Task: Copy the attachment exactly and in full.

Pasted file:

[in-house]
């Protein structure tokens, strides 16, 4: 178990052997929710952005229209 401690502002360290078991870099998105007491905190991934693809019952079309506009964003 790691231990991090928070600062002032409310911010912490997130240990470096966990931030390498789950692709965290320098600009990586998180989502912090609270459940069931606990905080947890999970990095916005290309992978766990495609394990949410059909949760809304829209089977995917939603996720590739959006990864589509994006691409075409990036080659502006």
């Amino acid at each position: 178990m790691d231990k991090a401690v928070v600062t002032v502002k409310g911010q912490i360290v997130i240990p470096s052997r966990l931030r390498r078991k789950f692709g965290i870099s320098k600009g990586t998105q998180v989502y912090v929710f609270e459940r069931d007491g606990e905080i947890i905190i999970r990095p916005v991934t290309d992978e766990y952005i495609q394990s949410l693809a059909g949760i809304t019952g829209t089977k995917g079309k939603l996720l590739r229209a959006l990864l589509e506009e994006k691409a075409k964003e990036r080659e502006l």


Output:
[in-house]
């Protein structure tokens, strides 16, 4: 178990052997929710952005229209 401690502002360290078991870099998105007491905190991934693809019952079309506009964003 790691231990991090928070600062002032409310911010912490997130240990470096966990931030390498789950692709965290320098600009990586998180989502912090609270459940069931606990905080947890999970990095916005290309992978766990495609394990949410059909949760809304829209089977995917939603996720590739959006990864589509994006691409075409990036080659502006």
């Amino acid at each position: 178990m790691d231990k991090a401690v928070v600062t002032v502002k409310g911010q912490i360290v997130i240990p470096s052997r966990l931030r390498r078991k789950f692709g965290i870099s320098k600009g990586t998105q998180v989502y912090v929710f609270e459940r069931d007491g606990e905080i947890i905190i999970r990095p916005v991934t290309d992978e766990y952005i495609q394990s949410l693809a059909g949760i809304t019952g829209t089977k995917g079309k939603l996720l590739r229209a959006l990864l589509e506009e994006k691409a075409k964003e990036r080659e502006l």